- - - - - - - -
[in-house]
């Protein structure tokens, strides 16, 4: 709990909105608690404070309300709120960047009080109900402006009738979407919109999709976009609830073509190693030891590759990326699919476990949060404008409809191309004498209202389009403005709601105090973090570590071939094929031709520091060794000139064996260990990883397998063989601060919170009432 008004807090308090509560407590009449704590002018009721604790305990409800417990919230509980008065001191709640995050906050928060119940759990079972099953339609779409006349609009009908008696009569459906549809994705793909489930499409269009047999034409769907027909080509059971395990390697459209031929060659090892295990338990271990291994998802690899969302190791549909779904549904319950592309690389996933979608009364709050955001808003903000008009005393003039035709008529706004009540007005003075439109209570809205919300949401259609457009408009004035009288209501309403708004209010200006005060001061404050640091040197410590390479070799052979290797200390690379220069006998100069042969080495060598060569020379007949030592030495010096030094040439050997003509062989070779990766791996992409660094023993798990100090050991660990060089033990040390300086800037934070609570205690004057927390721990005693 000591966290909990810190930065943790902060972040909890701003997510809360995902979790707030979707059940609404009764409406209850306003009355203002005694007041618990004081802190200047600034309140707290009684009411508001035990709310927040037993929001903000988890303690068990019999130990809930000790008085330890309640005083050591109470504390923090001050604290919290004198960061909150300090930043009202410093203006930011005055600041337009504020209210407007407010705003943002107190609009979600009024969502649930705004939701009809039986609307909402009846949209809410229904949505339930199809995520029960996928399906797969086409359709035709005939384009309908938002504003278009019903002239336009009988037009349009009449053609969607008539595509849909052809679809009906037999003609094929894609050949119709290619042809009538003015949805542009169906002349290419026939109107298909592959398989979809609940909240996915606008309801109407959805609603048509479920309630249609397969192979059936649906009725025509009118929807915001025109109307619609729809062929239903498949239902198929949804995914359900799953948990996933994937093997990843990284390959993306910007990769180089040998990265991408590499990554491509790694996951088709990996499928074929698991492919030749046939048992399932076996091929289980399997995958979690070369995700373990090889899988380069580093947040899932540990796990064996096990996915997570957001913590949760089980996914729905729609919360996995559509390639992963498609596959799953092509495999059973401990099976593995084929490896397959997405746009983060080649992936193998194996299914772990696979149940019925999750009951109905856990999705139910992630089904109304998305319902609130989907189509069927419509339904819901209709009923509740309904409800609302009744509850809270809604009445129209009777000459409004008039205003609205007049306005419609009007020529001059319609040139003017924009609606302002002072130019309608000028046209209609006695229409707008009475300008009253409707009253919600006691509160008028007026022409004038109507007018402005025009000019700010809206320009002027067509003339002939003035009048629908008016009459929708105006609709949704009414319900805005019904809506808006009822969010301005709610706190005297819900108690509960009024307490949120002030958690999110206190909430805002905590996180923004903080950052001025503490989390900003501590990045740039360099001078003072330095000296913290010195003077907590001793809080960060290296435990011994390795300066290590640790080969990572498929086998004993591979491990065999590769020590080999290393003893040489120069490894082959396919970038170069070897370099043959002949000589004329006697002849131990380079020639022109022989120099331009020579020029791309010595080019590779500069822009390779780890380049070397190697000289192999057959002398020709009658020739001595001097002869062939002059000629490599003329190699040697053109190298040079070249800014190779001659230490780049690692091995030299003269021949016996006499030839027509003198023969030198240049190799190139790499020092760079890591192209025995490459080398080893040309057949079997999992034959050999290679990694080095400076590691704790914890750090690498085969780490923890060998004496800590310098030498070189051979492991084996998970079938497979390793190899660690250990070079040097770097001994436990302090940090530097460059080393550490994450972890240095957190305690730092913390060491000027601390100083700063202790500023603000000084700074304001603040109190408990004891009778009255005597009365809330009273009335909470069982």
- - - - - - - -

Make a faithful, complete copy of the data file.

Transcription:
[in-house]
């Protein structure tokens, strides 16, 4: 709990909105608690404070309300709120960047009080109900402006009738979407919109999709976009609830073509190693030891590759990326699919476990949060404008409809191309004498209202389009403005709601105090973090570590071939094929031709520091060794000139064996260990990883397998063989601060919170009432 008004807090308090509560407590009449704590002018009721604790305990409800417990919230509980008065001191709640995050906050928060119940759990079972099953339609779409006349609009009908008696009569459906549809994705793909489930499409269009047999034409769907027909080509059971395990390697459209031929060659090892295990338990271990291994998802690899969302190791549909779904549904319950592309690389996933979608009364709050955001808003903000008009005393003039035709008529706004009540007005003075439109209570809205919300949401259609457009408009004035009288209501309403708004209010200006005060001061404050640091040197410590390479070799052979290797200390690379220069006998100069042969080495060598060569020379007949030592030495010096030094040439050997003509062989070779990766791996992409660094023993798990100090050991660990060089033990040390300086800037934070609570205690004057927390721990005693 000591966290909990810190930065943790902060972040909890701003997510809360995902979790707030979707059940609404009764409406209850306003009355203002005694007041618990004081802190200047600034309140707290009684009411508001035990709310927040037993929001903000988890303690068990019999130990809930000790008085330890309640005083050591109470504390923090001050604290919290004198960061909150300090930043009202410093203006930011005055600041337009504020209210407007407010705003943002107190609009979600009024969502649930705004939701009809039986609307909402009846949209809410229904949505339930199809995520029960996928399906797969086409359709035709005939384009309908938002504003278009019903002239336009009988037009349009009449053609969607008539595509849909052809679809009906037999003609094929894609050949119709290619042809009538003015949805542009169906002349290419026939109107298909592959398989979809609940909240996915606008309801109407959805609603048509479920309630249609397969192979059936649906009725025509009118929807915001025109109307619609729809062929239903498949239902198929949804995914359900799953948990996933994937093997990843990284390959993306910007990769180089040998990265991408590499990554491509790694996951088709990996499928074929698991492919030749046939048992399932076996091929289980399997995958979690070369995700373990090889899988380069580093947040899932540990796990064996096990996915997570957001913590949760089980996914729905729609919360996995559509390639992963498609596959799953092509495999059973401990099976593995084929490896397959997405746009983060080649992936193998194996299914772990696979149940019925999750009951109905856990999705139910992630089904109304998305319902609130989907189509069927419509339904819901209709009923509740309904409800609302009744509850809270809604009445129209009777000459409004008039205003609205007049306005419609009007020529001059319609040139003017924009609606302002002072130019309608000028046209209609006695229409707008009475300008009253409707009253919600006691509160008028007026022409004038109507007018402005025009000019700010809206320009002027067509003339002939003035009048629908008016009459929708105006609709949704009414319900805005019904809506808006009822969010301005709610706190005297819900108690509960009024307490949120002030958690999110206190909430805002905590996180923004903080950052001025503490989390900003501590990045740039360099001078003072330095000296913290010195003077907590001793809080960060290296435990011994390795300066290590640790080969990572498929086998004993591979491990065999590769020590080999290393003893040489120069490894082959396919970038170069070897370099043959002949000589004329006697002849131990380079020639022109022989120099331009020579020029791309010595080019590779500069822009390779780890380049070397190697000289192999057959002398020709009658020739001595001097002869062939002059000629490599003329190699040697053109190298040079070249800014190779001659230490780049690692091995030299003269021949016996006499030839027509003198023969030198240049190799190139790499020092760079890591192209025995490459080398080893040309057949079997999992034959050999290679990694080095400076590691704790914890750090690498085969780490923890060998004496800590310098030498070189051979492991084996998970079938497979390793190899660690250990070079040097770097001994436990302090940090530097460059080393550490994450972890240095957190305690730092913390060491000027601390100083700063202790500023603000000084700074304001603040109190408990004891009778009255005597009365809330009273009335909470069982």